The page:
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Retailers shopping Intermezzo this week were primarily looking for merchandise for immediate delivery. Special tops, including cold shoulder and off-the-shoulder styles, French bohemian dresses, lots of cotton, whites, open work and men’s wear inspired pieces topped many stores’ shopping lists.

Held at the Jacob K. Javits Center in New York, the three-day show ended Tuesday.

Tom Nastos, president of UBM, women’s and children’s exhibitions, said he was pleased with the pace of business. He noted that it was the first time that UBM had all the shows under one roof, featuring over 900 exhibitors.  (Accessories Circuit, Accessories The Show, Children’s Club, Fame, Intermezzo and Moda).

“It was easier for attendees to shop. The general feeling was that it was a strong writing show which bodes well for the rest of the year and the balance of the first quarter,” said Nastos. He said each of the shows were able to keep their individual definition, and that buyers stayed throughout the three days.

Retailers surveyed were looking to stock their shelves for spring at Intermezzo, which had about 300 exhibitors.

“We’re looking for immediates that are special, such as cold-shoulder tops, bell sleeves and off-the-shoulder tops, things that feel good and are tactile,” said Sharon Sinkevich, owner of The Apple Tree in Stroudsberg, Pa., a 2,200-square-foot contemporary and misses’ store. She said she was shopping the show looking for sportswear that was soft, packs well and is priced well.

Rachel Perry, owner of Baubelles in Hamilton, Bermuda, a 400-square-foot store that’s 20 feet from the beach, said she was shopping the show looking for clothing, accessories and jewelry. From Willow & Clay, she was buying pajama pants and cute tops. “My store is very boho-chic,” said Perry, who was also shopping Intermezzo for bohemian dresses and found some with nice details on the back. With the America’s Cup taking place in Bermuda in May and June, “we’re looking to make sure we get it right for that,” she said.

Deborah Schade, owner of Special Effects, a salon and spa with a boutique in Greenport, L.I., said she was searching for flowing, easy-to-wear beachy lines at Intermezzo. “I think it’s a great show,” she added.

Julie Biondi, owner and Sarah Fraunfelder, buyer for The Lovely, a store on Nantucket, were also seeking women’s clothing and accessories with a beachy bohemian vibe. “We’re different from a department store, we’re your best friend’s closet,” said Fraunfelder. She said they were looking for things that customers could say they bought on Nantucket and wear out that night. Among the lines they liked were Saylor, which is a whimsical yachtwear line, and Onjenu, which had “beautiful prints.” They also bought jeans from Level 99.

They said that the cold-shoulder tops and slit shirts still do well, but once the look hits Zara, the customer doesn’t want it anymore. Their store caters to women from 18 to 80, and attracts daughters, mothers and grandmothers. The store is open April through Columbus Day, and then opens again for the holiday.

Exhibitors were pleased with the smaller size of the show and the pace of business.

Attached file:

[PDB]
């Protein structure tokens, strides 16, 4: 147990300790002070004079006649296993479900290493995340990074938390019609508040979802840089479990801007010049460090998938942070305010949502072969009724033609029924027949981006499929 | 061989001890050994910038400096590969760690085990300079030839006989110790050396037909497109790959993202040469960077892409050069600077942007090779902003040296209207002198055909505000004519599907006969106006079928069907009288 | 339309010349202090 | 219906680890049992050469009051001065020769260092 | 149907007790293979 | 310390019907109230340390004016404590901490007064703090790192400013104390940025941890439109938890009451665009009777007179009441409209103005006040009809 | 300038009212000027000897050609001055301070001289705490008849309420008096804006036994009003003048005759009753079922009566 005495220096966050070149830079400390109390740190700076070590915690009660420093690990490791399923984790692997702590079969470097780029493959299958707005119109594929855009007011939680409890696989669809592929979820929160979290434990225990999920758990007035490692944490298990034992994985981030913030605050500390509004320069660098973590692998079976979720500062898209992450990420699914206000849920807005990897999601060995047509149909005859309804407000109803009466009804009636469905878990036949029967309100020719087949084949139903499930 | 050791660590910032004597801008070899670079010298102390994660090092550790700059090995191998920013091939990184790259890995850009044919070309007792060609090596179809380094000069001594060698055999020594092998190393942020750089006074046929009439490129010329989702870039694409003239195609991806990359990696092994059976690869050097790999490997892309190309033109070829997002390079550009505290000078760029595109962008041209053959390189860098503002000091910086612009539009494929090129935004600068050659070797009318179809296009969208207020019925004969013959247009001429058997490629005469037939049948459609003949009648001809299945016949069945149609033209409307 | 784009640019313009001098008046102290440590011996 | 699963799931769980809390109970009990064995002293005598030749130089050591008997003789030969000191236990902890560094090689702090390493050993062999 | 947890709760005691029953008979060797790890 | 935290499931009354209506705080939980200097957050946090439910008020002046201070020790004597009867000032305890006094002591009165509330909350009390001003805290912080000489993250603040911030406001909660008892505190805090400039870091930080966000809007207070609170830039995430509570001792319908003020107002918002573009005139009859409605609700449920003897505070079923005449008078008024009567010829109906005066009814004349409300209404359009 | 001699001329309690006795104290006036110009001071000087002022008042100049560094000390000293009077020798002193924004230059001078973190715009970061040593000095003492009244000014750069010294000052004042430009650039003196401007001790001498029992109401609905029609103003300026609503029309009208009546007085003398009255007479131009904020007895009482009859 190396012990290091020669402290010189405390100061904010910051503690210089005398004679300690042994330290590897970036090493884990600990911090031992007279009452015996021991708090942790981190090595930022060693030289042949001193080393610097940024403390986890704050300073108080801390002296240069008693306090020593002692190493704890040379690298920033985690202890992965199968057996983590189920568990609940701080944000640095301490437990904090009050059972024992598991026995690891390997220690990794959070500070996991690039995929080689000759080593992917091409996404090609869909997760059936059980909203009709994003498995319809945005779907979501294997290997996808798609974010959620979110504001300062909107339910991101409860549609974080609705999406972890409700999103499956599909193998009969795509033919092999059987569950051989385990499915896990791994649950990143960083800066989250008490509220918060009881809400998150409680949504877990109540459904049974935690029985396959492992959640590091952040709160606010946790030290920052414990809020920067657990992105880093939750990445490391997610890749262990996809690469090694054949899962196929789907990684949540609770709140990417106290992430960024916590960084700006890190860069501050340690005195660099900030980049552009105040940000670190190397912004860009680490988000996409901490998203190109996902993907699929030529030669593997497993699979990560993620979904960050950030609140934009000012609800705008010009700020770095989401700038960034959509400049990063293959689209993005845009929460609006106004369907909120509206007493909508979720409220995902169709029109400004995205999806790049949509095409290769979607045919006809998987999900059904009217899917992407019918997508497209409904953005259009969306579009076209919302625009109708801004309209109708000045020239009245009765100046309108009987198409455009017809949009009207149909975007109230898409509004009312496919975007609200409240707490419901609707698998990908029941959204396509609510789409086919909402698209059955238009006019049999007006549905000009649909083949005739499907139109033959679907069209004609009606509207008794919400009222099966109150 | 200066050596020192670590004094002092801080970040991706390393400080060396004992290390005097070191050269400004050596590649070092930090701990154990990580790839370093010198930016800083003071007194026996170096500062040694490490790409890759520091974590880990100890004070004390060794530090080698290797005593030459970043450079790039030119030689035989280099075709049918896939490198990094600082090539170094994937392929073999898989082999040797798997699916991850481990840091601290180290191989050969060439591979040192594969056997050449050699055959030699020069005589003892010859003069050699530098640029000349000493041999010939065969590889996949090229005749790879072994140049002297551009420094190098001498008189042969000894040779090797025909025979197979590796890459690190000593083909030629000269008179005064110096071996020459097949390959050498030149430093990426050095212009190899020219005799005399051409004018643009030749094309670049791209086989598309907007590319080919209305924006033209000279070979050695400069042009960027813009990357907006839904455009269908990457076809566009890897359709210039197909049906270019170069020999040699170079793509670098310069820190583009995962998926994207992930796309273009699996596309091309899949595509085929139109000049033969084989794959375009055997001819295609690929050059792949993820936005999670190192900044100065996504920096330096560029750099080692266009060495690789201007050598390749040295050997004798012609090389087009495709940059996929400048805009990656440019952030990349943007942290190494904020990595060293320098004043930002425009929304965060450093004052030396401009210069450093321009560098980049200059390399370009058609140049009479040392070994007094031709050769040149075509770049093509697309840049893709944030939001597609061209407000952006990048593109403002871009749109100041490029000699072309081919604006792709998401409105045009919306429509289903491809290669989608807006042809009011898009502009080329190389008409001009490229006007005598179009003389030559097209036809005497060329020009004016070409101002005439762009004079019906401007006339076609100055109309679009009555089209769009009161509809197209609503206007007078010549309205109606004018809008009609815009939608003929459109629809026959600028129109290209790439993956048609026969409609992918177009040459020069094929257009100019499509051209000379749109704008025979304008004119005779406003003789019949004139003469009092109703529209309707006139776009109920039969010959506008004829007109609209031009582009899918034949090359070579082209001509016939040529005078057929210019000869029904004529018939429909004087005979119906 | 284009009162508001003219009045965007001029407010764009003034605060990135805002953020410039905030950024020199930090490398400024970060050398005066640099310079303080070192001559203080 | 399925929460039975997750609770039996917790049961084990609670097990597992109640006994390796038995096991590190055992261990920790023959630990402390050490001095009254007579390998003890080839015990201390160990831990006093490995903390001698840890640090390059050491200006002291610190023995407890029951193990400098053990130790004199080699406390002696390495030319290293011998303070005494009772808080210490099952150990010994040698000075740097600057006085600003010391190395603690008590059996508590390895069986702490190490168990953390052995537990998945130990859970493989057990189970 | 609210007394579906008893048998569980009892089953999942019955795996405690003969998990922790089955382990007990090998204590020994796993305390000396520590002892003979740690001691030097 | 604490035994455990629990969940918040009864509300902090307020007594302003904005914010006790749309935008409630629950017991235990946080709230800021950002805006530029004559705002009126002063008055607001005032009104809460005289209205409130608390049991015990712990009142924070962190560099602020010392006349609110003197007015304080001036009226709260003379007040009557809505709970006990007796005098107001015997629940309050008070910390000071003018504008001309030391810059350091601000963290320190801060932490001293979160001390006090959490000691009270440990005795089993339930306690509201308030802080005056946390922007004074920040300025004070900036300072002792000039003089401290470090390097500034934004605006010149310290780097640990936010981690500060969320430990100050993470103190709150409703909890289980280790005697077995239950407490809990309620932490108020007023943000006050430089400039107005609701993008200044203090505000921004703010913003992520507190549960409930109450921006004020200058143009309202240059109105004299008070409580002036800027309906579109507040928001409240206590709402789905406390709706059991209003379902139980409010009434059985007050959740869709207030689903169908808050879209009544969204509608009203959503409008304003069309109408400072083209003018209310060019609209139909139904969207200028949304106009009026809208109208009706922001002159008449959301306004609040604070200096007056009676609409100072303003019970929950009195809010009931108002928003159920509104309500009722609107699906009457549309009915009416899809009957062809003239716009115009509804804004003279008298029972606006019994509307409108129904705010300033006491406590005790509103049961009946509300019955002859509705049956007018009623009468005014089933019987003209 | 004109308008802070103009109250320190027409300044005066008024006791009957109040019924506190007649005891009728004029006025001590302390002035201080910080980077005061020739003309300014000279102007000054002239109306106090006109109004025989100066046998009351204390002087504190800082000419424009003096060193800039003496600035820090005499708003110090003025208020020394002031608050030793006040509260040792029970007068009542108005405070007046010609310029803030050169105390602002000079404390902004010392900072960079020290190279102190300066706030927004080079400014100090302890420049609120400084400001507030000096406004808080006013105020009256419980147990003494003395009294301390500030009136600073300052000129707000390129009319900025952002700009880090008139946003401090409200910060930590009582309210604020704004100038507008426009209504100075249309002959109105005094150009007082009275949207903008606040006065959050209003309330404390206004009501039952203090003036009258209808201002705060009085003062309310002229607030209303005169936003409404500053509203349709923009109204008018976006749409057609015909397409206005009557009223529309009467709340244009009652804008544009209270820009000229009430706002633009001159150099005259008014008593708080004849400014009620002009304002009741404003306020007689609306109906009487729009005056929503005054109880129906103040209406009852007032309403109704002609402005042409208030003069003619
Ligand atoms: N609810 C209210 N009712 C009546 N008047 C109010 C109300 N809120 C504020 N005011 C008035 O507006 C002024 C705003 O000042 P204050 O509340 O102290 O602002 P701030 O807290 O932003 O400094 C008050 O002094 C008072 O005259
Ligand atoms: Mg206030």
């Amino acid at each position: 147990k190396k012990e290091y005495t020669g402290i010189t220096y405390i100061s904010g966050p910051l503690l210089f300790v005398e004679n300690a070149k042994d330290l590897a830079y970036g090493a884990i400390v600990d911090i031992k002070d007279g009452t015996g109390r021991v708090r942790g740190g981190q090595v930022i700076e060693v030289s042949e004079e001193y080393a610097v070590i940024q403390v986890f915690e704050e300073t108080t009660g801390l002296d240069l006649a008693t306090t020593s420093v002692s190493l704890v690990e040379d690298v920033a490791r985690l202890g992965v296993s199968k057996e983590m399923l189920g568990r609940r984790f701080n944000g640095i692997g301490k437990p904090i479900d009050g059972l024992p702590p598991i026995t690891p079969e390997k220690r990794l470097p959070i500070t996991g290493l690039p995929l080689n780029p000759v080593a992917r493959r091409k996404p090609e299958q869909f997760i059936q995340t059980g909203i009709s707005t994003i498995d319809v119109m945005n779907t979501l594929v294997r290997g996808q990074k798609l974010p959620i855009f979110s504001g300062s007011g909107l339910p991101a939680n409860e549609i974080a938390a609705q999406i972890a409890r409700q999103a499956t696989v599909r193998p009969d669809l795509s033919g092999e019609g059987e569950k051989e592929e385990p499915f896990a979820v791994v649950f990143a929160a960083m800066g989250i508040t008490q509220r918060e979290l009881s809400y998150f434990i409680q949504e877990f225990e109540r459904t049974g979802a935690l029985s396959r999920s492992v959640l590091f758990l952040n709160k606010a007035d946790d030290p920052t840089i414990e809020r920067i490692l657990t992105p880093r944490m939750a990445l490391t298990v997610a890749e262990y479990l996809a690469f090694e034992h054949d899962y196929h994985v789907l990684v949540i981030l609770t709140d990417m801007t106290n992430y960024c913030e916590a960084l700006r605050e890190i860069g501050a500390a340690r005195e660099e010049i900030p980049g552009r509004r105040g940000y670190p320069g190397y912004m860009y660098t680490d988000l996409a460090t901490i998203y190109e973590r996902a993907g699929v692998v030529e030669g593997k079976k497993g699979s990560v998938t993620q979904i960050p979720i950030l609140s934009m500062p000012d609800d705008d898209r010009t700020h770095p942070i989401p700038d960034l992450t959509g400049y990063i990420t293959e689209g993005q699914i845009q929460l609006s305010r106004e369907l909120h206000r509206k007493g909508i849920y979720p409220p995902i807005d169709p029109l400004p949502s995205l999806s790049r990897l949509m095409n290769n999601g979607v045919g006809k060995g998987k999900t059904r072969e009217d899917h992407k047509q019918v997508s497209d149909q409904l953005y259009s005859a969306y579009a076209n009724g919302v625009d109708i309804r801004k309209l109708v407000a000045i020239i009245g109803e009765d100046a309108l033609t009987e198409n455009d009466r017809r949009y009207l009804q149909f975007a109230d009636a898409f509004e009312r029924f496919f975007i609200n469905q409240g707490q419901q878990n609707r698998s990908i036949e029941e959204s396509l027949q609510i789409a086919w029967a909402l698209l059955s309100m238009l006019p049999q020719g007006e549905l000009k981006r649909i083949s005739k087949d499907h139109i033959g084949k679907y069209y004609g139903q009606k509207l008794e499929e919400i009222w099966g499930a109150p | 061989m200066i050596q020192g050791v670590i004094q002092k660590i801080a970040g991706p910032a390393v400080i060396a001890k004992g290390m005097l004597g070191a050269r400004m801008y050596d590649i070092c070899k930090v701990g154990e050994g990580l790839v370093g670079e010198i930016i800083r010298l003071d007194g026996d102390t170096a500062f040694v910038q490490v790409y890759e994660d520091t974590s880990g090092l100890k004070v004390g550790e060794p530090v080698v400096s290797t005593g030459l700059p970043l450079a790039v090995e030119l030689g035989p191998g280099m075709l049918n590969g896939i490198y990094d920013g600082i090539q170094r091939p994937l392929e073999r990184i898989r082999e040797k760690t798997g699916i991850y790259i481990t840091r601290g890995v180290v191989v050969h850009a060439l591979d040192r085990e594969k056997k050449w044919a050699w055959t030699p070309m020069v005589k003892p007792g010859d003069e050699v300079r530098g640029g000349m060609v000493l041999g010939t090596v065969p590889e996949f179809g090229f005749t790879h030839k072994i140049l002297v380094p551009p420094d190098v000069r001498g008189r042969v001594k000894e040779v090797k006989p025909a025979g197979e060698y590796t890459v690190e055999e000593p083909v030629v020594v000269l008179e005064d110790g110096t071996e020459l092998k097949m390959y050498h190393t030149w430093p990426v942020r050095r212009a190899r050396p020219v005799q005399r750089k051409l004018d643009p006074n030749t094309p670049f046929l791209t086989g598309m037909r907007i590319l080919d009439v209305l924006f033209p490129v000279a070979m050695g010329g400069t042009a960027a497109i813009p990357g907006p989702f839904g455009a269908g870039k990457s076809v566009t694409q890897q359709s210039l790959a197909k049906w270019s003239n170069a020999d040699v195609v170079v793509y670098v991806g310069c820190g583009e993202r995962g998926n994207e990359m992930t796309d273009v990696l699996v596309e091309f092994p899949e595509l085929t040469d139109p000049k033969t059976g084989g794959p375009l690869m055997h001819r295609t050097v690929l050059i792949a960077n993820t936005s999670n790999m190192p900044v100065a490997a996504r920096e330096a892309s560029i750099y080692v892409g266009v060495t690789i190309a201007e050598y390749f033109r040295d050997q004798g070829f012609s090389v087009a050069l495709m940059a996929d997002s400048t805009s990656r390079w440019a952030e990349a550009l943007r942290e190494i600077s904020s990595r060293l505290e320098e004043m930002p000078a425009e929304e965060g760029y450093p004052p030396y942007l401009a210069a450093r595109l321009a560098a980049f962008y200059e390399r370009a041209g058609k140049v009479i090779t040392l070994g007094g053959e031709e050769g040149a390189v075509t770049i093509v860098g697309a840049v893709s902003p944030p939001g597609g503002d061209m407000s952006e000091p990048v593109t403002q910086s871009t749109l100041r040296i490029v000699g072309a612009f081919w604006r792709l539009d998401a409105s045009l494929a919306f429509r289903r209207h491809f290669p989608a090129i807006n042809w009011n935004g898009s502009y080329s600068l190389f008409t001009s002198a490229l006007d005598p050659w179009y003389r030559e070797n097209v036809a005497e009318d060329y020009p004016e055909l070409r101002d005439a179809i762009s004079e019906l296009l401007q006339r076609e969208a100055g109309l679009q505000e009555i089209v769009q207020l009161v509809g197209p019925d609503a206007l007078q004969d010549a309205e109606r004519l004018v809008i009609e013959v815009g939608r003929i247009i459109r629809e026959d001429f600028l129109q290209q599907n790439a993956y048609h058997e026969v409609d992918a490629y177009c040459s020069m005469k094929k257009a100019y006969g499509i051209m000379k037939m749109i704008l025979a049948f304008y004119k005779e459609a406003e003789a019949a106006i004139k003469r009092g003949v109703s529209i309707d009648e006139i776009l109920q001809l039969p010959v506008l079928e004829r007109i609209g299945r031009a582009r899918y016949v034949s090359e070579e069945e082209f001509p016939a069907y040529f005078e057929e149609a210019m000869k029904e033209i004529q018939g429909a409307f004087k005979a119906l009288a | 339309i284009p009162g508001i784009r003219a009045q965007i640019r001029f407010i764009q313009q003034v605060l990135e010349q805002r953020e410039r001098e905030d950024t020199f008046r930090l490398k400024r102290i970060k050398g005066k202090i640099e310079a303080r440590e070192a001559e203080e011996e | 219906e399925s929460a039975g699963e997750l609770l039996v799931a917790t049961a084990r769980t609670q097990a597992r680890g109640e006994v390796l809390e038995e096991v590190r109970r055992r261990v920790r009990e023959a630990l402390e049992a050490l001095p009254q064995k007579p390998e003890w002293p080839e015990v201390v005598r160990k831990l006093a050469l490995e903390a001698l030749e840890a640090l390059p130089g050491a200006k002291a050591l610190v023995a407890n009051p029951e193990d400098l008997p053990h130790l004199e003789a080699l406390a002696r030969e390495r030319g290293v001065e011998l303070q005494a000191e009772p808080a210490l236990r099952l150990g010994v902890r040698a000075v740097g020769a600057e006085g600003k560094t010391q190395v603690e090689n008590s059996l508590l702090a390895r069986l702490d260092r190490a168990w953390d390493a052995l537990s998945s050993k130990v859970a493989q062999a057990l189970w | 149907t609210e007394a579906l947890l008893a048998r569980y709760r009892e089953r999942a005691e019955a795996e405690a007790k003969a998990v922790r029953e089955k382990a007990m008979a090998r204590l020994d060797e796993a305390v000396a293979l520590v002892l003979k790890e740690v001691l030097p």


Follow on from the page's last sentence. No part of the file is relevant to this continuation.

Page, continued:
Marina Kievsky, owner/designer of Aum-Couture, an exhibitor, said Monday that business had been very good, although was a bit slow on Sunday. The seven-year-old brand was selling a lot of silk tops. “Our niche is color,” said Kievsky. The collection is manufactured in the U.S. and wholesales from $78 to $86. She said she was writing a lot of business with specialty stores from Long Island and New Jersey. The company’s off-the-shoulder style has been their bestselling top.

Terez, the leggings resource, was having a strong show. “We’re doing well with our illusion prints and heathered leggings,” said Lauren Morris, director of sales. She said the brand was also selling its French terry pieces, and the tops business has really expanded. The company has introduced a beach pant for March delivery and a nautical capsule for late spring/early summer. It continues to do well with its photo-real prints on hits leggings. “We’re taking what we see on the runway and transitioning it into activewear,” she said.

Veronica Ferrer, owner/designer of Veronica M, said she was having a very good show, and selling knit rompers and printed tops, as well as easy throw-on dresses and cold-shoulder tops. “We’re selling sexy tops they can wear to the office and cocktails after work. I make them fun,” she said.

Avenue Montaigne, which specializes in pants, was selling mostly spring merchandise at the show, although they had their fall line in tow. Among the hot sellers were denim fringe pants in white and ecru, as well as stretch linen pants. “They like the novelty stretch pique,” said Meg Himmelfarb, sales manager.

Angela George, designer and founder of Alice & Trixie, said the company was selling a lot of lace. “Cold shoulder and off-shoulder is still a huge trend,” said George. She said she was seeing mostly better specialty stores at Intermezzo. “For us, it’s been good. Personally, I like a smaller show. It feels more intimate. The buyers aren’t running around like they’re being chased. They’re sitting longer and taking their time. I love a more intimate environment. “All the cotton gauzes, laces and embroideries have been strong,” said George, whose line wholesales from $72 up to $198 for a silk maxi dress or jumpsuit. The heart of the line wholesales between $90 and $120.

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